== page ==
This blog accompanies Bronwen Douglas’ and Elena Govor’s Historical Journal article ‘Eponymy, encounters, and local knowledge in Russian place naming in the Pacific Islands, 1804–1830‘.

I wear two historical hats: the history of encounters between Indigenous inhabitants and European incomers in Oceania from the sixteenth to the nineteenth centuries; and the history of science, specifically the natural history of man and the science of race. They come together because I see changing Euro-American notions of human differences not simply as abstract ideas generated in the metropoles, but as praxis grounded in situated local encounters. I argue that traces of Indigenous presence are imbedded in travellers’ representations of such encounters. Over the past two decades, I have added drawings and maps to the historian’s staple of written or printed documents.

The present article joins this expertise to Elena Govor’s profound knowledge of Russian materials on Oceania. Our umbrella theme is the poorly known contributions of early nineteenth-century Russian navigators and mapmakers to global cartographic knowledge of the far-flung Marshall, Caroline, and Tuamotu archipelagoes. A particular focus is the varied extent to which Russian place names registered local agency during encounters or drew on navigational knowledge divulged by expert Indigenous practitioners.

A powerful Indigenous presence in our article is a Caroline Islander known to members of Kotzebue’s expedition as Kadu, met in the Ratak chain of the Marshall Islands, which he reached several years earlier after months adrift in a canoe. Kadu joined the Russian vessel for an eight-month cruise in 1817. Though ‘not of noble birth’ and not a trained navigator, he had travelled widely by canoe as envoy of the ‘king’ of Woleai, between the Palau Islands in the far west and the Nomoi (Mortlock) Islands in the central Carolines – a linear distance of more than 2,000 km. His wider inherited geographical knowledge, recorded in the ‘songs, in different languages, which he sung’, spanned much of Micronesia, to Guam in the north and the Marshall Islands in the east (see map).[1]

These voyagers greatly valued the information Kadu supplied about the geography, people, and languages of the Carolines, which they did not visit, and his name, portrait, knowledge, and exploits recur in their narratives. He thus won renown amongst educated metropolitan readers and subsequent Pacific voyagers.

A decade later, Kotzebue’s compatriot Lütke inquired assiduously about Kadu on his home island of Woleai, but no one knew him by that name or recognized his portrait. However, the picture displayed by Lütke was not the naturalistic lithograph published in the narrative of the voyage artist Choris, but an appropriation of Choris’s likeness engraved for Kotzebue’s narrative (compare images below). The engraving ‘civilizes’ Kadu with elegant European dress and racializes him with Roman nose and thin lips, befitting a man so admired by urbane gentlemen. It is little wonder that the portrait was unrecognized in Woleai, especially if, as Lütke admitted was possible, the name Kadu was unknown there because he adopted it in Ratak.[2]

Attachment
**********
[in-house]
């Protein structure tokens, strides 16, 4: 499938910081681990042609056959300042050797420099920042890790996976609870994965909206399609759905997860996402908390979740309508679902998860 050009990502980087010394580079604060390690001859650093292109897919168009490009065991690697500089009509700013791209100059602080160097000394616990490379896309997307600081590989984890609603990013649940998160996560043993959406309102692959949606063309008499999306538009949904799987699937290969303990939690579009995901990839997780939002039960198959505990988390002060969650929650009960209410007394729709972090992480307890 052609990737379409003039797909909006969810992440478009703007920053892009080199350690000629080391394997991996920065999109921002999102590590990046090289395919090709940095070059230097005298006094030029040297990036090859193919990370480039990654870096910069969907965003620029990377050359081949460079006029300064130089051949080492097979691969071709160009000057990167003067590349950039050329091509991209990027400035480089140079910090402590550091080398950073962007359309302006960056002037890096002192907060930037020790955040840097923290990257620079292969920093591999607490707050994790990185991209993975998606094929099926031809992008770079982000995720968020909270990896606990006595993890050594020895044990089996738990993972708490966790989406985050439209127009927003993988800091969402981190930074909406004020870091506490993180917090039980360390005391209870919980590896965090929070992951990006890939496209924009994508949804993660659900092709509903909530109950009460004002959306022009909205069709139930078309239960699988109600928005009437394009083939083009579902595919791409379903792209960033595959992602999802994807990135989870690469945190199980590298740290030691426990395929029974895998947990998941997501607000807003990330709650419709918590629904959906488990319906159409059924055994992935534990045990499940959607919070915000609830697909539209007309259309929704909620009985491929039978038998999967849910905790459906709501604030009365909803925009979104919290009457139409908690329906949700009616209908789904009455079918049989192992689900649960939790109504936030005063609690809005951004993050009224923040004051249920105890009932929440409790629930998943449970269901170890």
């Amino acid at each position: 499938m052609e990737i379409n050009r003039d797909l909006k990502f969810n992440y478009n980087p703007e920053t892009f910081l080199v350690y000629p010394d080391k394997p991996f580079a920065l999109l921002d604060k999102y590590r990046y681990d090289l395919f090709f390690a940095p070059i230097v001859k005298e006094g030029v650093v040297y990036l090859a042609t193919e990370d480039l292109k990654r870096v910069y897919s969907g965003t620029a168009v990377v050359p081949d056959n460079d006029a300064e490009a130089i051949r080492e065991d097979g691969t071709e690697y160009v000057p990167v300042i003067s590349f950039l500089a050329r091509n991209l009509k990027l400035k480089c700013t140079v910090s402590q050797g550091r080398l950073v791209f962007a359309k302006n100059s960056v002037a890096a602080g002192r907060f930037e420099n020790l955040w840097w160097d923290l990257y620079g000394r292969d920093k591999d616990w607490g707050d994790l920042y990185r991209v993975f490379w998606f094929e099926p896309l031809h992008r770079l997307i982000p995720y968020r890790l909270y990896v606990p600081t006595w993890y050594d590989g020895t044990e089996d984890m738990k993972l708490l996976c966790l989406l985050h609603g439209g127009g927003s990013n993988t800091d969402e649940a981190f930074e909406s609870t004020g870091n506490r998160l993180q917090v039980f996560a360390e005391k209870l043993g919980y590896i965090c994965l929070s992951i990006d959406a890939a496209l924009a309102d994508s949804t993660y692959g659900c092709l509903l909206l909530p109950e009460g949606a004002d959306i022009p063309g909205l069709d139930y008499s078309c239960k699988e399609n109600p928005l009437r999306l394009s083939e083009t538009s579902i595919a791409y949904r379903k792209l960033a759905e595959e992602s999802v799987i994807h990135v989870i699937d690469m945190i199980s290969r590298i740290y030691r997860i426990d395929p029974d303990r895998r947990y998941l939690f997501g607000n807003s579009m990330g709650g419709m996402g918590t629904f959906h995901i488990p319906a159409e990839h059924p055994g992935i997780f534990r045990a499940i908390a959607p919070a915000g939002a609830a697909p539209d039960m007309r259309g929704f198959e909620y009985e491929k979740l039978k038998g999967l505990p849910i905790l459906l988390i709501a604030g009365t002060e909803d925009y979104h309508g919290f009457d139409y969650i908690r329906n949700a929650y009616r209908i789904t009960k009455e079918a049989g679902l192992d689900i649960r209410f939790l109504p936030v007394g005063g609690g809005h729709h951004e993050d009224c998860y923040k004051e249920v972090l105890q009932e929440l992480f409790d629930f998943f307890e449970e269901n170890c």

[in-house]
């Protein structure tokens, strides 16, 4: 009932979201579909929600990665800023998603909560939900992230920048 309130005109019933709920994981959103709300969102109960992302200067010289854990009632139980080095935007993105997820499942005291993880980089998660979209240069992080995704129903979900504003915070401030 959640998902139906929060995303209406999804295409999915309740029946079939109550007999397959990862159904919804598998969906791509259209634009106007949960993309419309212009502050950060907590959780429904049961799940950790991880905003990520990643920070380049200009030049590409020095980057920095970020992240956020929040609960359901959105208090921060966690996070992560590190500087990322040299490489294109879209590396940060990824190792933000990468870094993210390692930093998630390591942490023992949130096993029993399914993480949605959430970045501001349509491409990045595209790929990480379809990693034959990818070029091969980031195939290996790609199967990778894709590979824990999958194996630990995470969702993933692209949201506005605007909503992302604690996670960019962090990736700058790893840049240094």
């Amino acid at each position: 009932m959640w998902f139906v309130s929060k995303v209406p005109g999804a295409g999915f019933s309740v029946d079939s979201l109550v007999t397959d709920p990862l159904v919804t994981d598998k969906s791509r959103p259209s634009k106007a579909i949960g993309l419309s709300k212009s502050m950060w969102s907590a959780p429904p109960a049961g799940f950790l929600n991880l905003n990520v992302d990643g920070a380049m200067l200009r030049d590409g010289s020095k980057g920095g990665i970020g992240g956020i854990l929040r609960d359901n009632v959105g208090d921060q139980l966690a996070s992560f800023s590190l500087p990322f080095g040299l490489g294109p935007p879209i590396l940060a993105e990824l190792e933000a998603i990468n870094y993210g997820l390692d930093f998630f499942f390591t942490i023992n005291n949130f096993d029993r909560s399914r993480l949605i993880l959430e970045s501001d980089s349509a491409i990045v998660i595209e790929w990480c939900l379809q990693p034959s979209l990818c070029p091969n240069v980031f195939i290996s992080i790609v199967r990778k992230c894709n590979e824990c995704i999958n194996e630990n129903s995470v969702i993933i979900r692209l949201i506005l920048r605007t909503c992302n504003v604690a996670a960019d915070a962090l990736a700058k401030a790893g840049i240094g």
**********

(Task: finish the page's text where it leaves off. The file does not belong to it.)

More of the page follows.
Louis Choris, ‘Kadou, habitant des îles Carolines’, lithograph, in Voyage pittoresque autour du monde … (Paris, 1822), plate 17, National Library of Australia, Canberra, PIC Volume 590 #S6736, http://nla.gov.au/nla.obj-136173698Clark after Louis Choris, 'Kadu', engraving, in Otto von Kotzebue, A Voyage of Discovery, into the South Sea and Beering's Straits, for the Purpose of Exploring a North-east Passage, Undertaken in the Years 1815-1818 ... in the Ship Rurick ... (London, 1821), vol. 3, frontispiece, National Library of Australia, Canberra, NK 921

Lütke was paternalistically sympathetic to Islanders and admired their navigational expertise. Yet he seemed affronted that a humble Islander, whose portrait graced the widely published narrative of an eminent Russian navigator, should seemingly be unremembered at home. Taking for granted the intellectual superiority of ‘the civilized’ over ‘savages’, Lütke infantilized Indigenous people by attributing this imagined amnesia to the ‘fickle mind of the South Sea Islanders’, who, ‘much more than us’, quickly ‘forgot’ absent persons lost at sea.[2]

Read Bronwen Douglas’ Historical Journal article for free here


Main Image and Image 1: Anon. , ‘Federated States of Micronesia’, (2013), PAT

Image 2: Louis Choris, ‘Kadou, habitant des îles Carolines’, lithograph, in Voyage pittoresque autour du monde … (Paris, 1822), plate 17, National Library of Australia, Canberra, PIC Volume 590 #S6736, http://nla.gov.au/nla.obj-136173698

Image 3: Clark after Louis Choris, ‘Kadu’, engraving, in Otto von Kotzebue, A Voyage of Discovery, into the South Sea and Beering’s Straits, for the Purpose of Exploring a North-east Passage, Undertaken in the Years 1815-1818 … in the Ship Rurick … (London, 1821), vol. 3, frontispiece, National Library of Australia, Canberra, NK 921


Composite references

[1] Adelbert von Chamisso, ‘Remarks and opinions, of the naturalist of the voyage’, in Otto von Kotzebue, A Voyage of Discovery, into the South Sea and Beering’s Straits … (London, 1821), vol. 3, pp. 97-8, 102, 106, 110-11.

[2] Frédéric Lütke, Voyage autour du monde …: Partie historique (Paris, 1835-6), vol. 2, pp. 147-8, 301, 322.

 

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